Swimwear doesn’t necessarily protect the areas it covers.

Surprise! Certain swimwear fabrics don’t block UV rays, which means your kids can sunburn right through their swimsuits. Dr. Gehris recommends that kids wear an SPF swimsuit that covers the arms, trunk and most of the legs, and apply sunblock to any exposed areas.

Certain types of UV exposure are an absolute “no.”

The sun’s rays are most intense between 10 a.m. and 2 p.m., so make rules about your kids’ outdoor activities before or after these hours, and what protective clothing they need to wear, and stick to them. And absolutely, positively forbid tanning beds for older kids.

“Tanning beds expose you to unregulated amounts of UV light, which can be even more dangerous than the sun,” Dr. Gehris says. “Every visit to a tanning bed puts your child at a 1 percent greater risk of melanoma.”

So if your teen wants to visit the tanning salon before prom or graduation, Dr. Gehris suggests springing for a spray tan instead.

Know your ABCDEs.

Dr. Gehris says monthly at-home skin checks are important for children and adults. While the way dermatologists screen for skin cancer is the same, she says that the signs of skin cancer can look different in children than in adults. She tells her patients to look for “ABCDEs” during at-home examinations:

  • Asymmetry: Is one half of the mole is unlike the other half?
  • Border: Does it have an irregular, scalloped or poorly defined border?
  • Color: Do the colors vary from one area to another with shades of brown, black, white, blue or red?
  • Diameter: Is the mole larger in diameter than a pencil eraser?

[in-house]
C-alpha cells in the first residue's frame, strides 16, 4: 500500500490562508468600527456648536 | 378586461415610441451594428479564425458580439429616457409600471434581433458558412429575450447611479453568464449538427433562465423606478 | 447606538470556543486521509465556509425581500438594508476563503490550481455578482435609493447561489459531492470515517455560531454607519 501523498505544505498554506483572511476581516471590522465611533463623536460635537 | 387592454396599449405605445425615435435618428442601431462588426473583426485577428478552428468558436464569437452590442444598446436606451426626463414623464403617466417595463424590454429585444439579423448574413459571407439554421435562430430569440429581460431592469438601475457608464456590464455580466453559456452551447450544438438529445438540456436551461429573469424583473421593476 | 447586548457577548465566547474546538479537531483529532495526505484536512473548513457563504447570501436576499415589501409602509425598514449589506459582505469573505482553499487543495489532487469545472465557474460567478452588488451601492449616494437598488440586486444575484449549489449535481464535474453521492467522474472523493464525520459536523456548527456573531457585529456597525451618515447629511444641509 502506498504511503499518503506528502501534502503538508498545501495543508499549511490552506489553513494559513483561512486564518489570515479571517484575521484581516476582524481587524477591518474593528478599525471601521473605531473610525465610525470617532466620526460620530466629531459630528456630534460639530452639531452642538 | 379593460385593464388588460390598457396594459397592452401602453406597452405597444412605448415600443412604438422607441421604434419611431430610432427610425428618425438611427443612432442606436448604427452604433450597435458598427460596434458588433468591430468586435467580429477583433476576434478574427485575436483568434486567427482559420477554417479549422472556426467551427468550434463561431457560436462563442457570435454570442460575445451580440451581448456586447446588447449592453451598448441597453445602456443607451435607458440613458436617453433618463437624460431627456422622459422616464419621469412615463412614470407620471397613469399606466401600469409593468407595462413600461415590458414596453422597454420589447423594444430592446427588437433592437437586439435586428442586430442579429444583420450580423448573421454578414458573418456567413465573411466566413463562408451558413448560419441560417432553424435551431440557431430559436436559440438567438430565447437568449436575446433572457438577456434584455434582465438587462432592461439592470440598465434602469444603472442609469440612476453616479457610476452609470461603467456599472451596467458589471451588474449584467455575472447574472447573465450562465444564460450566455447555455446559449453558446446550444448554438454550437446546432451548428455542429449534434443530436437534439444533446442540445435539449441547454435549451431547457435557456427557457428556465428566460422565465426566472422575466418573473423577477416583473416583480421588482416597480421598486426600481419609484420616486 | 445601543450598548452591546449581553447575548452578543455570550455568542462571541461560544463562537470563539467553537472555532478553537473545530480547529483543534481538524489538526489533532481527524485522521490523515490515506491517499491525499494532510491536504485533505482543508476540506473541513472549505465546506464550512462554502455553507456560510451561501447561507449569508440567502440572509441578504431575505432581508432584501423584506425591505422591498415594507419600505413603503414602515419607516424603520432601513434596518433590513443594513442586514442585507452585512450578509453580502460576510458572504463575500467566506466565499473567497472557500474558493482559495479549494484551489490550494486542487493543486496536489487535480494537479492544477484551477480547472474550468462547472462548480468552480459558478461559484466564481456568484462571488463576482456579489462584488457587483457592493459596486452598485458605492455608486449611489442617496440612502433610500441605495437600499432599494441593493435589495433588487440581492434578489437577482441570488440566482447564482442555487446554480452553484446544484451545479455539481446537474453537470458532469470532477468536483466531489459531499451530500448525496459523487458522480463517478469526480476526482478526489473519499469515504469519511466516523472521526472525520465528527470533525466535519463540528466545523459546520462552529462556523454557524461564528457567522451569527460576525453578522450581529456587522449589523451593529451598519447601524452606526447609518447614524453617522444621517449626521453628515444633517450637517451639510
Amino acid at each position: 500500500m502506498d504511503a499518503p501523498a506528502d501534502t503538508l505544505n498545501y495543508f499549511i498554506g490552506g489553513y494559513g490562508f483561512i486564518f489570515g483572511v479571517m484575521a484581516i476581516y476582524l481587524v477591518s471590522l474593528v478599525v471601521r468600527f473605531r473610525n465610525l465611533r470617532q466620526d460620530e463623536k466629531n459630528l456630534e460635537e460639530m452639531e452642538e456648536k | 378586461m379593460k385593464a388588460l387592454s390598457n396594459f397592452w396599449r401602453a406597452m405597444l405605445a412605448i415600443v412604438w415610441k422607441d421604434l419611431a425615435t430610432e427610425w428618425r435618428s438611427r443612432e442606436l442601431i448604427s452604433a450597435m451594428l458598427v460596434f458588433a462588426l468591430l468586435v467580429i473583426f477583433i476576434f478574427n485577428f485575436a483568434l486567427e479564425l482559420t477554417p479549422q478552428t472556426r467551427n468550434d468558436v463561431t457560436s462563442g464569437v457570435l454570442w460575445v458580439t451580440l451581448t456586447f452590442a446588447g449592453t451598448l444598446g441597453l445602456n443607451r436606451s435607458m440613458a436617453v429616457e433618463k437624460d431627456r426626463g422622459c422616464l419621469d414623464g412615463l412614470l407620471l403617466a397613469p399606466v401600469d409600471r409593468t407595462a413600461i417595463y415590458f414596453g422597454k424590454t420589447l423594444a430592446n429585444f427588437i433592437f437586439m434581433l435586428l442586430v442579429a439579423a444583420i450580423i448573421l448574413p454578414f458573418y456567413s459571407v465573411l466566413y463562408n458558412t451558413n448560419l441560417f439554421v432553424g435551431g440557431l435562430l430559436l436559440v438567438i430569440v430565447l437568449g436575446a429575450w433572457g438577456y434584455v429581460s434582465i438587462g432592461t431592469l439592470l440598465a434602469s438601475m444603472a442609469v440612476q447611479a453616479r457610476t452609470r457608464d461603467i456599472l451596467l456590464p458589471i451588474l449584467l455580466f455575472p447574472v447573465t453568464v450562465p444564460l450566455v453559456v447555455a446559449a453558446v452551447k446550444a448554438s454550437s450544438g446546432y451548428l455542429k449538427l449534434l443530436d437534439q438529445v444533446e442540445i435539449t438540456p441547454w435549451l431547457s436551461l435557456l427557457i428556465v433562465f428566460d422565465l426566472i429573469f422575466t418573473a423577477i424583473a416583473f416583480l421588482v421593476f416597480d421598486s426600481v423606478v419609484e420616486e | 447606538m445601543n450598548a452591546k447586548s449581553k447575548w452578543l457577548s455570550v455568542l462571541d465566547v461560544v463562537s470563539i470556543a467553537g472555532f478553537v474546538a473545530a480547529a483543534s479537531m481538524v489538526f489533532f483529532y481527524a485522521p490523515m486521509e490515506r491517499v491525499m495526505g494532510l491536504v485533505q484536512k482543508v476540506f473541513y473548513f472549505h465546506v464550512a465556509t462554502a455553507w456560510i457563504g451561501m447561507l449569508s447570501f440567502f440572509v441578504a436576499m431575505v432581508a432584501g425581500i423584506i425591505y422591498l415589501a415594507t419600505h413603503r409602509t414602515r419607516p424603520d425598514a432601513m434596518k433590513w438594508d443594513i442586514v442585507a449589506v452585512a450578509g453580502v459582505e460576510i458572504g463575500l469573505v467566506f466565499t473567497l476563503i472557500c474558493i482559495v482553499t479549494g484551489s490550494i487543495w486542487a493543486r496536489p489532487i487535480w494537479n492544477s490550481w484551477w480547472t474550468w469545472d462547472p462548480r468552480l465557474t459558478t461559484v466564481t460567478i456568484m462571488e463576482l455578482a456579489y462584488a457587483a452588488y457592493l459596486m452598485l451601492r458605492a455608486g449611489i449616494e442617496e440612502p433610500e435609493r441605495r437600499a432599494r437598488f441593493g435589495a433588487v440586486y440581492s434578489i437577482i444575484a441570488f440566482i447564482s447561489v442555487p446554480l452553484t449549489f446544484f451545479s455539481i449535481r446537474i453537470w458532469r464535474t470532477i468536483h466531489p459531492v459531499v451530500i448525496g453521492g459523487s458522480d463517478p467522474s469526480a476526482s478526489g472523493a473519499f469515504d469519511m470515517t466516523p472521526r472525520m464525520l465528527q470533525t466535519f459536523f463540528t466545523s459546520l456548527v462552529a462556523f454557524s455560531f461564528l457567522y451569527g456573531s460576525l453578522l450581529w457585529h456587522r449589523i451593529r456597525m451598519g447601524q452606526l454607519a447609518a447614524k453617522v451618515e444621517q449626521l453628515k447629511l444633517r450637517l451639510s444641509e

• Evolving: Does the mole look different from other moles, or does it appear to be changing in size, shape or color? Does it itch or bleed?

However, children may have additional symptoms to watch out for such as:

  • A new or changing red bump
  • A red bump that is itching or bleeding and may seem like a mosquito bite that won’t go away
  • A wart-like growth that is not accompanied by other warts

Dr. Gehris says that while it’s important, diameter is the least important concern.

“If you or your child have an odd-looking or changing mole, never hesitate to have that early lesion evaluated right away,” says Dr. Gehris. “Even if it happens to be smaller than a pencil eraser.”

She adds, “[An evolving mole] is a mole you need to get checked within the next month.”

Online dermatology could save your or your child’s life.

“Online dermatology is a great first line of defense for skin cancer in kids and adults,” says Dr. Gehris, who treats patients online as well as in her Pittsburgh-area office.

This is because there is a nationwide shortage of dermatologists, and patients may have to travel long distances and wait weeks or months to get an appointment. An online dermatologist can make sure your suspicious-looking mole or skin formation gets treated as early as possible.

“Online dermatology is a great way to triage things like skin cancer and train our staff to schedule accordingly,” says Dr. Gehris, adding, “We tend to be much more cautious when we treat patients online.” Online dermatologists will also go the distance to make sure you get a sooner appointment and get treated quickly.

The sooner you get it managed, the better.

“Our dermatologists always find a way to get you the care you need,” Dr. Gehris says. “If you’ve had an evaluation online, a dermatologist will often go ahead and schedule you for surgery rather than just an exam so you don’t have to come back if you need surgery.”

Dr. Gehris stresses that “You certainly never lose anything, and you may gain a sooner appointment and quicker treatment.” The most important thing, she says, is to make sure any dermatologist you visit – online or in person – is not just board-certified but certified by the American Board of Dermatology.

Being a mom gives you superpowers when it comes to protecting your kids. When you know how to prevent and detect skin cancer, you can literally save their skin – and their lives.

Posted date: May 11, 2018